Griffin director Cho Gyu-nam resigned from the League of Legends Champions Korea team on Tuesday after allegations of his mishandling a contract transfer and threatening substitute jungler Seo “Kanavi” Jin-hyeok, according to a statement released by the team to South Korean media members.
Cho’s resignation comes amid an ongoing investigation that Riot Games’ South Korean and Chinese branches and the Korean e-Sports Association (KeSPA) opened on Oct. 17, as well as criticism of Riot by two South Korean legislators.
The investigation by Riot is based on allegations made by former Griffin head coach Kim “cvMax” Dae-ho. On a livestream several weeks ago, cvMax alleged that Kanavi, who was a minor while a player for Griffin, was threatened by Cho and pushed to sign a five-year agreement with Chinese team JD Gaming, who he had been loaned to during the 2019 season.
In South Korea, a person is considered a minor until turning 19. Kanavi turned 19 on Nov. 2, meaning he was loaned out as a minor and also signed his contract as a minor, which are points of contention in the investigation.
In an interview with Sports Chosun on Tuesday, Cho disputed cvMax’s claims and alleged that the former head coach was abusive toward Griffin’s players. Cho said he intends to sue cvMax and Kanavi, according to translations posted by former Los Angeles Valiant interpreter Andrew Kim on Twitter.
Two South Korean National Assembly members, Ha Tae-kyung and Lee Dong-seop of the Bareunmirae Party, also raised concerns, with Ha submitting a proposal on Oct. 21 to the Ministry of Culture, Sports and Tourism to investigate the dispute. That proposal was later denied by the ministry, which stated that it did not have legal authority to investigate tournaments hosted by private organizations such as Riot.
Riot released an interim report on Oct. 29 outlining some of its findings based off individual testimonies, chat logs and documents it gathered from involved parties. Riot said Kanavi and JD Gaming did not violate tampering rules but that Griffin did violate the rule outlining the maximum number of players loaned out to other teams. The team also broke Riot regulations by having Kanavi’s contract exceed the three-year limit. Riot said in the report that it would continue investigating claims that Kanavi was threatened by Cho and pressured by Griffin executives into signing an unfair contract with JD Gaming.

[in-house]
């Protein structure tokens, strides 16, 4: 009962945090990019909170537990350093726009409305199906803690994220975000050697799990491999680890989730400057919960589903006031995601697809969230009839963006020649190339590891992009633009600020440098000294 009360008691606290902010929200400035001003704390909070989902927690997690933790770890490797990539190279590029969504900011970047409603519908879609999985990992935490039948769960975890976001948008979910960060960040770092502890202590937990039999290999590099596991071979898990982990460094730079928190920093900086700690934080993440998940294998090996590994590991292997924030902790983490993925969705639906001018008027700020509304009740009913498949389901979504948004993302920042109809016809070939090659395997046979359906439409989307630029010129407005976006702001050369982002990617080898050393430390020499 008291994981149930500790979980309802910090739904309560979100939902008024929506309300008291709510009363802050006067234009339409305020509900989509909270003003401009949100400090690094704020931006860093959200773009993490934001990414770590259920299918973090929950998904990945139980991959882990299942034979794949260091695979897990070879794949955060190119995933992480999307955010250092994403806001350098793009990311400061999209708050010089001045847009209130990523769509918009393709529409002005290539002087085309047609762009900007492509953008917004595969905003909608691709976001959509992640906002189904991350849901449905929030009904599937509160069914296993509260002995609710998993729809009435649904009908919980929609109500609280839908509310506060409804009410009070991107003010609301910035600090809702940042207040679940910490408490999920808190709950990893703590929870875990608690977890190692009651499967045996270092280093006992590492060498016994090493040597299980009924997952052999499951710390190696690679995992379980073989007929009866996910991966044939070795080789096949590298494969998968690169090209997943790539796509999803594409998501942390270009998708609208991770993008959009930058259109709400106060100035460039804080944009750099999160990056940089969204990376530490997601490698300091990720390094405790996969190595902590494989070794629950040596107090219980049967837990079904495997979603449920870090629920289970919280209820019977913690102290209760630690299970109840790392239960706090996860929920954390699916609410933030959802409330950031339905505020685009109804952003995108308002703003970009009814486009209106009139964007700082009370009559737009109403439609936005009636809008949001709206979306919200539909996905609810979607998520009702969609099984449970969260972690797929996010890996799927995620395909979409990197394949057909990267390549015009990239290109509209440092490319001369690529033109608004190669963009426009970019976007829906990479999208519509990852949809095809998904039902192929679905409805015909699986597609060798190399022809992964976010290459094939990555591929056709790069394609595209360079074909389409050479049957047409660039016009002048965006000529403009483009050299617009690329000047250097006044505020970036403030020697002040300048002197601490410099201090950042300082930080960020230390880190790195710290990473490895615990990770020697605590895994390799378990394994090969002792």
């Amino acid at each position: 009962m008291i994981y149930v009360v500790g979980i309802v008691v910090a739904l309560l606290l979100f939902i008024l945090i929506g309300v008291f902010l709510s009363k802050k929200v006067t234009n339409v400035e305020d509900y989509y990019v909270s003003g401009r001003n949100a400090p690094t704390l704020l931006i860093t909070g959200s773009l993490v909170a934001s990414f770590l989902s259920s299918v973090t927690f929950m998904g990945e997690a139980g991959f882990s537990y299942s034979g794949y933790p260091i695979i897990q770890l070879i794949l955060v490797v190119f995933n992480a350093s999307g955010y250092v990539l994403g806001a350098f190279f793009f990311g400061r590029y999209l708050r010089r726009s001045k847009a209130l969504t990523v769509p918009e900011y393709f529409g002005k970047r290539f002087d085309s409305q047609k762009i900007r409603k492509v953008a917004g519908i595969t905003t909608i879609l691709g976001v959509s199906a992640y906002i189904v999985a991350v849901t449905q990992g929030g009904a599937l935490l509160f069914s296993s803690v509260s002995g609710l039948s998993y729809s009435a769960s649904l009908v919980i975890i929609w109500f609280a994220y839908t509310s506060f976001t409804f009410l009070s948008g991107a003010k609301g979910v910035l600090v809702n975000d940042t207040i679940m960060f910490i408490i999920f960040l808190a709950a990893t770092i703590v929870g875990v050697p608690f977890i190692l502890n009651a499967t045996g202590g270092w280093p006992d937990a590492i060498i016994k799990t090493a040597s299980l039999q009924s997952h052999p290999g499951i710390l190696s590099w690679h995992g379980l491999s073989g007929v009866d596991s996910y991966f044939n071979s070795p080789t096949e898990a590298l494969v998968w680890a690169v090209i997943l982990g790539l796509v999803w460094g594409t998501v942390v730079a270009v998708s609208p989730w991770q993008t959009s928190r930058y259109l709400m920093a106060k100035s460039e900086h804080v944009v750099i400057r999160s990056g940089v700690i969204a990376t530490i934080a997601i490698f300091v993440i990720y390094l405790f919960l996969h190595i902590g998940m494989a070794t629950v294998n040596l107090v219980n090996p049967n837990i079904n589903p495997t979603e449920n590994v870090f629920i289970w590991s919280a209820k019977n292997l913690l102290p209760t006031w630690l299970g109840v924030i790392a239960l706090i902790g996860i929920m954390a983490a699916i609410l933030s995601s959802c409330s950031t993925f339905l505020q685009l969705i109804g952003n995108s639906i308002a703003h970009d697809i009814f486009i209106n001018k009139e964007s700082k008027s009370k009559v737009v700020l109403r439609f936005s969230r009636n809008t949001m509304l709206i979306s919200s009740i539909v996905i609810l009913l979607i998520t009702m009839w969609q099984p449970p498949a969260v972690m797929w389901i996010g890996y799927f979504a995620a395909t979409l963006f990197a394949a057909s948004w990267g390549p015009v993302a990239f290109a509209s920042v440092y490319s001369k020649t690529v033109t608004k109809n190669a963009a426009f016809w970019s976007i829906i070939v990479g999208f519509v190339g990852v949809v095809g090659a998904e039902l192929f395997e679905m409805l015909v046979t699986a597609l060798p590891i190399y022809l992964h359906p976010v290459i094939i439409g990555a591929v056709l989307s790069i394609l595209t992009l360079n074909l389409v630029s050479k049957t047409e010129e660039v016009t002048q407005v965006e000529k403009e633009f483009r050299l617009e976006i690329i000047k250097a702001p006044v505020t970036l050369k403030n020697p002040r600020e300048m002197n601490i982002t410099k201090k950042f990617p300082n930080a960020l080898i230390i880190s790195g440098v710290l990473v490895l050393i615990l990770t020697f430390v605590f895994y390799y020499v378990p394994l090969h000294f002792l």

In a series of Facebook posts on Oct. 21 and Oct. 29, Ha took aim at Riot Games, alleging that game developer would not fairly conduct an investigation as an unbiased party. After the release of the interim report by Riot, Ha threatened to investigate Riot if he felt when the full investigation, when released, was not fair.
“Riot Games has released their interim report on the investigation on the ‘Kanavi Incident,'” Ha said. “I’ll describe it in one sentence — ‘They are watching out for each other’s backs.’ A few days ago, I said that the investigation will not have satisfactory results because Riot is also a party of interest in this incident. I believe this has indeed been the case. No, it’s even worse than I had thought.
“I’m leaving it with a warning because this is an interim report. However, when the final report comes and there is even one difference between the investigation and what I have confirmed, you must brace yourself. The youth [of South Korea] are following this with their eyes open. Please remember — if you do not make a proper investigation, Riot Korea may become a subject to the investigations themselves.”
Additionally, Lee Dong-seop introduced a bill to the National Assembly that, if approved, would see the Ministry of Culture, Sports and Tourism, alongside the South Korean Fair Trade Commission, provide guidelines and regulations around esports player contracts.
“As you can see in the recent contracting controversy between Griffin and Kanavi, the manner of contracts between esports teams and individual players is not as systemic,” Lee said in a statement announcing his bill. “There are many South Korean esports players that have branched out internationally. However, due to the nature of esports, there are more younger players in the field. I am aware that cases of players signing unfair contracts that contain excessive and malicious terms happen more often in esports compared to other fields of sports.”
Riot Games has not released a final investigation into the allegations against Griffin and Cho. Griffin competed in the 2019 League of Legends World Championship in Berlin and Madrid from Oct. 12 to Oct. 26. They were eliminated by Invictus Gaming in the quarterfinals of that tournament.